A group decision support system (GDSS) can be helpful to VM users overcome difficulties in value management (VM) workshops. A web-based GDSS known as interactive value management system (IVMS) is introduced in this paper. A comparative experimental study is undertaken to investigate the extent to which the use of IVMS can improve the performance of VM workshops by using a competing value approach (CVA). This study compares and contrasts the performance of a traditional VM workshop with an IVMS-supported VM workshop in three aspects: (1) process measures, (2) outcome measures, and (3) participants’ satisfaction. The process measures indicate that IVMS is helpful in improving the efficiency, information reliability and supportability of decision and participation process, while the outcome measures show groups supported by IVMS perform better in ideas generations. The results also indicate that the use of GDSS results in increasing participant satisfaction.
Value management (VM) is a structured and analytical process that seeks to achieve value for money by providing all necessary functions at the lowest cost consistent with required levels of quality and performance (AS/NZS, 1994). VM, which has been widely used in many developed countries for several decades, is a useful tool that can help the industry to meet these challenges. However, reluctance to use VM often stems from the time that an expensive team has to be employed to undertake the VM process (Shen and Chung, 2002). It would therefore be helpful to find a way that can make the process more efficient and effective to make the cost of undertaking VM decrease. VM faces more difficulties when employer–employee and superior–subordinate are in the same team, due to member dominance and conformance pressure (Shen et al., 2004), as shown in Table 1.A group decision support system (GDSS) or group support system (GSS) combines communication, computer and decision support technologies to facilitate the formulation and solution of unstructured problems by a group of people (DeSanctis and Gallupe, 1987). For almost 20 years, researchers have been studying the effectiveness and efficiency of GDSS that support synchronous and asynchronous teams working in both field and laboratory settings. Many research studies have demonstrated that it is successful in improving the efficiency, reliability and quality of the group decision-making process (Dennis et al., 1990, Greenbery, 1991, Nunamaker et al., 1996 and Adkins et al., 2002), but on the whole the findings related to the effectiveness of GDSS have been relatively inconsistent (Benbasat and Lim, 1993, Dennis and Gallupe, 1993 and Fjermestad and Hiltz, 1999). However, although inconsistent results do indeed relate to variations in the experimental settings and methodology adopted in experimental studies, the common findings of a number of field studies have proved the effectiveness of GDSS in practice. These field studies have consistently shown positive results, and many “real world” users are satisfied with GDSS applications. These findings demonstrate the effectiveness of GDSS in supporting the group decision-making process (e.g., Dennis and Gallupe, 1993 and Chun and Park, 1998). Since the above research findings show that GDSS has the potential to improve the group decision-making process, GDSS was proposed to overcome the above problems in VM workshops. A series of studies have already been conducted to investigate the effectiveness of using GDSS in VM workshops (Fan and Shen, 2004, Shen and Fan, 2005, Shen et al., 2006, Fan et al., 2006 and Fan et al., 2007). During the above studies, comparative experimental studies were taken as the main research method. Workshops conducted in traditional ways have been compared with workshops with GDSS support in several aspects (i.e., the decision quality, the quantity of ideas, and the perceived satisfaction). The results of these experimental studies show that GDSS is a useful tool in facilitating information exchange process, encouraging interaction, and promoting active participation in VM workshops. However, these findings were only based on the assessment of outcomes, and process effectiveness was overlooked. Now the question is how to evaluate the performance of GDSS in VM workshops comprehensively. Researchers have different viewpoints on what is or how a performance factor should be measured. Following the approach of Drazin and Van de Ven, 1985 and Benbasat and Lim, 1993, and Dennis and Kinney, 1998 and Dennis and Wixom, 2002 defined performance in terms of three major factors: (1) effectiveness as defined by decision quality or number of ideas generated; (2) efficiency as defined by the time to complete the task, and (3) participants’ satisfaction with the process or outcomes. In order to investigate the performance of GDSS-supported VM workshops comprehensively, a comparative experimental study is conducted based on the performance framework developed by (Dennis and Wixom, 2002). According to the framework, this paper compares and contrasts the performance of a traditional and GDSS-supported VM workshop in three aspects: (1) efficiency (process measures), (2) effectiveness (outcome measures), and (3) participants’ satisfaction. This paper further revised this framework by integrating with a competing values approach (CVA) which is mainly used to measure the process performance. After the introduction of the framework, this paper turns to describe the design and process of the experimental study. Finally, the results of this experiment are presented and discussed.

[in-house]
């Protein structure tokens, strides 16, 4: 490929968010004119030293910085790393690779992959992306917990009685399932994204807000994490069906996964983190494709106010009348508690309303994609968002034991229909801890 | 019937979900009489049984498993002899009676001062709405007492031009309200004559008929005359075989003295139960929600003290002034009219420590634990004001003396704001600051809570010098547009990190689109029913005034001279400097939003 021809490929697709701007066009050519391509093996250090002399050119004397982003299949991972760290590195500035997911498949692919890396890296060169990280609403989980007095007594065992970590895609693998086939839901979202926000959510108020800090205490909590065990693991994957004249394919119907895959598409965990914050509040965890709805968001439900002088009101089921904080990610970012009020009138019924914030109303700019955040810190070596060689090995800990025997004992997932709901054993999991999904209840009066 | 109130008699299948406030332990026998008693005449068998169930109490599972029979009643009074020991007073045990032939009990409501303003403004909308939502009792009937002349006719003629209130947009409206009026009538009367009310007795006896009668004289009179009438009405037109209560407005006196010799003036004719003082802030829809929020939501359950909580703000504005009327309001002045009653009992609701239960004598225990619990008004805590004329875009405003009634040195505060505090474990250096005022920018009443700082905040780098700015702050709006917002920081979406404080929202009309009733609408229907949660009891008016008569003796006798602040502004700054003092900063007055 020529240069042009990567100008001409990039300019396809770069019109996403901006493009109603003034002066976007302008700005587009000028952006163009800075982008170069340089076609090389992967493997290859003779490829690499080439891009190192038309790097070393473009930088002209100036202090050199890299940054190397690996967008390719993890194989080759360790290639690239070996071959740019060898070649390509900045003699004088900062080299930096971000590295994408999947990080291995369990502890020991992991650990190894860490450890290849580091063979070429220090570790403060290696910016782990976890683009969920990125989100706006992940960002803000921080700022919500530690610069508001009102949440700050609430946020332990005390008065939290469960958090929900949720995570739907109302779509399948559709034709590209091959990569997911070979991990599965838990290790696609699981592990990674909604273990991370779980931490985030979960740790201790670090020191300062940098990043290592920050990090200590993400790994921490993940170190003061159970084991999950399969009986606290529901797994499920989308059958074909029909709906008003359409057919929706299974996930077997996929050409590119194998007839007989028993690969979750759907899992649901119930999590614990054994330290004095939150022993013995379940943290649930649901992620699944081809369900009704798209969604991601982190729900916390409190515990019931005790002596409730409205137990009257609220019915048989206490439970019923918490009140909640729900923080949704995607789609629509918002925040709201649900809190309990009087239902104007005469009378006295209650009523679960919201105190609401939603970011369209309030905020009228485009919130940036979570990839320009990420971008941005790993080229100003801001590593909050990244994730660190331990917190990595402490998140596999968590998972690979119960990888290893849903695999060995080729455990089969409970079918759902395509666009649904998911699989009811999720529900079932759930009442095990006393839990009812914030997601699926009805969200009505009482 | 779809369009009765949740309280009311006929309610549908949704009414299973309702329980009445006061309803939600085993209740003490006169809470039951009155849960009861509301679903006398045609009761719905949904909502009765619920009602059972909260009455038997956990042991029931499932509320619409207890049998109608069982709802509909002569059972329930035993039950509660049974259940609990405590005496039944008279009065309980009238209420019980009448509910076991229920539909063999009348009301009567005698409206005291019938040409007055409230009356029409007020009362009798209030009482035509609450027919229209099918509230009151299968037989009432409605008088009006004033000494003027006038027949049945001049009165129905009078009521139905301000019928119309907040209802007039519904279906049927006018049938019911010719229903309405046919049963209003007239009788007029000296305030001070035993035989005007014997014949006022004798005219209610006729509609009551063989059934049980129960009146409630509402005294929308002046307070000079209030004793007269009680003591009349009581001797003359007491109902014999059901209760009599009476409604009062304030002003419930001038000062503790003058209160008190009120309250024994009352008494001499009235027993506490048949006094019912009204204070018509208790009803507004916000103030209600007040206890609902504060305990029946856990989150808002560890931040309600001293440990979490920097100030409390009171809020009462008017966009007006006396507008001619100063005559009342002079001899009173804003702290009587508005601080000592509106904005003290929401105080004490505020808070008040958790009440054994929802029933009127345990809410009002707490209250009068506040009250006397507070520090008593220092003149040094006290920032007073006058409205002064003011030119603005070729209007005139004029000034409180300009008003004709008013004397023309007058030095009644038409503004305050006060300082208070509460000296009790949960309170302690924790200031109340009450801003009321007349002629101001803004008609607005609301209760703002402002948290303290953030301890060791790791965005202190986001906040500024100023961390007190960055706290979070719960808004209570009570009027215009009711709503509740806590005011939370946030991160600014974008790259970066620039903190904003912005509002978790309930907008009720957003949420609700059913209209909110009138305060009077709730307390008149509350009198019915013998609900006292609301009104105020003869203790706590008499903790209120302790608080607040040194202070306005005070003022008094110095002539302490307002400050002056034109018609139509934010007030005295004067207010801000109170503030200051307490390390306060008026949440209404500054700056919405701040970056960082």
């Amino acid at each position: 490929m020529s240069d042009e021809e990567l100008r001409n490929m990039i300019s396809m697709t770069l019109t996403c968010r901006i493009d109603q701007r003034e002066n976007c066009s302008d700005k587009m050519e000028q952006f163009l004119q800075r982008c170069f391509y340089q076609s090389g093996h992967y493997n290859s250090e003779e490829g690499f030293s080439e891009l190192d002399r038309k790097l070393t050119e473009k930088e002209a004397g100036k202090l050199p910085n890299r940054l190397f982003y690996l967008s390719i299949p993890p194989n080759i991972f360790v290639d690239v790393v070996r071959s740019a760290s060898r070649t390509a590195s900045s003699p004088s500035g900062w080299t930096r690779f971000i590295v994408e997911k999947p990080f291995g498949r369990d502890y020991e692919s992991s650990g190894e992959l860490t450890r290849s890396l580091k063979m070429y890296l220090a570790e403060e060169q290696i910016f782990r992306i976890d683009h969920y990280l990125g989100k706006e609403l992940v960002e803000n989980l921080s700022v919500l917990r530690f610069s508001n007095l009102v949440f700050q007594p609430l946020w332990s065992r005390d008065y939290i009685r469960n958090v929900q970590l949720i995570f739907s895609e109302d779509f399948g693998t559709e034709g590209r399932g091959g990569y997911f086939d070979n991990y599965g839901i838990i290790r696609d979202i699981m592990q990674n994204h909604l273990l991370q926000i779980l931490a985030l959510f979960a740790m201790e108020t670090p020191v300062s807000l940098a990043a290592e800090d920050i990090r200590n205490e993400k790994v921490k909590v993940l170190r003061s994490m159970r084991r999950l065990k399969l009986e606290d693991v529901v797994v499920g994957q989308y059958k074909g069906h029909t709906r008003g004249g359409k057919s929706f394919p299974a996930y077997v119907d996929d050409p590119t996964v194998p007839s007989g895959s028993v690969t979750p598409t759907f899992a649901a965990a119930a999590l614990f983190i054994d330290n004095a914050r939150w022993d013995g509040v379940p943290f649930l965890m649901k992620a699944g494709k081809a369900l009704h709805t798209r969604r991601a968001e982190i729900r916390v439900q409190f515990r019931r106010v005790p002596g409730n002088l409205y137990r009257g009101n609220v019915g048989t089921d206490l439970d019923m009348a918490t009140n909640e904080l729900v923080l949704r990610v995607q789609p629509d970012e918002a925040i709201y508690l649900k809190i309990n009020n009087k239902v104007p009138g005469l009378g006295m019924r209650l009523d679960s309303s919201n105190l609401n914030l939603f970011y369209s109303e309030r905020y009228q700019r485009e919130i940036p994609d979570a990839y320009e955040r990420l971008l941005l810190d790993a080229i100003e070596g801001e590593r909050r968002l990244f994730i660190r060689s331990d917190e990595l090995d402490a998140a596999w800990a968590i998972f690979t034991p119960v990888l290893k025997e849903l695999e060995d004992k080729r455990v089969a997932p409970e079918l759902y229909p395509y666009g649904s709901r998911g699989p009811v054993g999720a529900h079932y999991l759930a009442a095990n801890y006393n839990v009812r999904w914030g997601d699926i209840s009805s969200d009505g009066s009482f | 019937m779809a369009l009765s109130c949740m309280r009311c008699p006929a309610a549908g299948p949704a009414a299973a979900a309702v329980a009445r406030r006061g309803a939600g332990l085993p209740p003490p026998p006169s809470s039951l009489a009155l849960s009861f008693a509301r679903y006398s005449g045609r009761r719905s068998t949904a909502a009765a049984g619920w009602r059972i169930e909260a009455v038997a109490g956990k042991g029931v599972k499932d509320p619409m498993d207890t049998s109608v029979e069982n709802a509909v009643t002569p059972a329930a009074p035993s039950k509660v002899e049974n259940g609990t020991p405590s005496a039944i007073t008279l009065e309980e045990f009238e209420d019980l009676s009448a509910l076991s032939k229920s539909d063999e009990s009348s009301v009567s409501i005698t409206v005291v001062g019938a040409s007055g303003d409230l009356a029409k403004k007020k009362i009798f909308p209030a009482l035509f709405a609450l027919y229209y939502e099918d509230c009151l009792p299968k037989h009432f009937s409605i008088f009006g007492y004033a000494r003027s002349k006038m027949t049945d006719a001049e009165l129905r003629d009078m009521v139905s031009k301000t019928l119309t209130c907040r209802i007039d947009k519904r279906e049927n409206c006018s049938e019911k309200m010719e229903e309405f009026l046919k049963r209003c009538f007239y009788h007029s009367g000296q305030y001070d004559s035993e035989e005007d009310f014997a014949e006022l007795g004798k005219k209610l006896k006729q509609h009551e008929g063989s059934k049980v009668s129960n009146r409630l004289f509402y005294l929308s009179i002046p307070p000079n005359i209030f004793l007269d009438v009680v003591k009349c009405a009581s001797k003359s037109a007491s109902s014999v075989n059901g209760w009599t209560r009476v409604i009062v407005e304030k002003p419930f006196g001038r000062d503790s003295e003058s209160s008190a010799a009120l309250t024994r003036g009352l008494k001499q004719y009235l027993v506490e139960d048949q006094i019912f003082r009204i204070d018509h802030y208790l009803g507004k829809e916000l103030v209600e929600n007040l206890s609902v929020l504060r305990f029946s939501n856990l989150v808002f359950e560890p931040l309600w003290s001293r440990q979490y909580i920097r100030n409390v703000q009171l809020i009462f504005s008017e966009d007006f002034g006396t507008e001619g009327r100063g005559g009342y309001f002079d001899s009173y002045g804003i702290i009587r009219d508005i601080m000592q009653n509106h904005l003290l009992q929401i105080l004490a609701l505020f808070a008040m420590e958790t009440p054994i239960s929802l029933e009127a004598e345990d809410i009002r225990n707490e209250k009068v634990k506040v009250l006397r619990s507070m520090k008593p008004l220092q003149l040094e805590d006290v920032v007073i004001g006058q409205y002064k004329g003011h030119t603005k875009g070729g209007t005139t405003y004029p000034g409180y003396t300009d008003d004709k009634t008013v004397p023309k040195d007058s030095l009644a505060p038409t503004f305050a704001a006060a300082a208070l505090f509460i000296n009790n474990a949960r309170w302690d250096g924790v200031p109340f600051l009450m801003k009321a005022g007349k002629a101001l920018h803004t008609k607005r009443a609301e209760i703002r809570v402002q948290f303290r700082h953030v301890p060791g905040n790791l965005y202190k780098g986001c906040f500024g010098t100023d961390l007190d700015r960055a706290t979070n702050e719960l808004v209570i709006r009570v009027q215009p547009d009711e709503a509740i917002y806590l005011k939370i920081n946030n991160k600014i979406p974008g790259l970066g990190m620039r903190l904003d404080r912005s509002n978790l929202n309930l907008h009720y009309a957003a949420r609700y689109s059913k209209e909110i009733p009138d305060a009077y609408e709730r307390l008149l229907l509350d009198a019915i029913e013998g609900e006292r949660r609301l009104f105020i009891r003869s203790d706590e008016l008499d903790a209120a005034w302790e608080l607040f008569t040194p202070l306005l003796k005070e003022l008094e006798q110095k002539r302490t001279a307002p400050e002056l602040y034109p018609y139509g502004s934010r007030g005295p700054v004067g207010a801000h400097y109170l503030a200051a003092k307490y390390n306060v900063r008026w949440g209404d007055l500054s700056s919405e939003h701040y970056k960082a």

نتیجه گیری انگلیسی
This paper investigated the performance of using IVMS in a VM workshop in three aspects through a comparative study: process measures, outcome measures, and participants’ satisfaction. The results of process measures illustrate that IVMS can improve the process of VM workshops in three aspects: efficiency of process, data-based process, and participatory process. The outcome measures show that groups using IVMS can generate more unique ideas and more unique P1 ideas than the groups with face-to-face brainstorming. The participants were also more satisfied with the IVMS-supported VM workshop. All of these findings indicate that IVMS can be a useful tool in facilitating the information exchange process, encouraging interaction, and promoting active participation in VM workshops.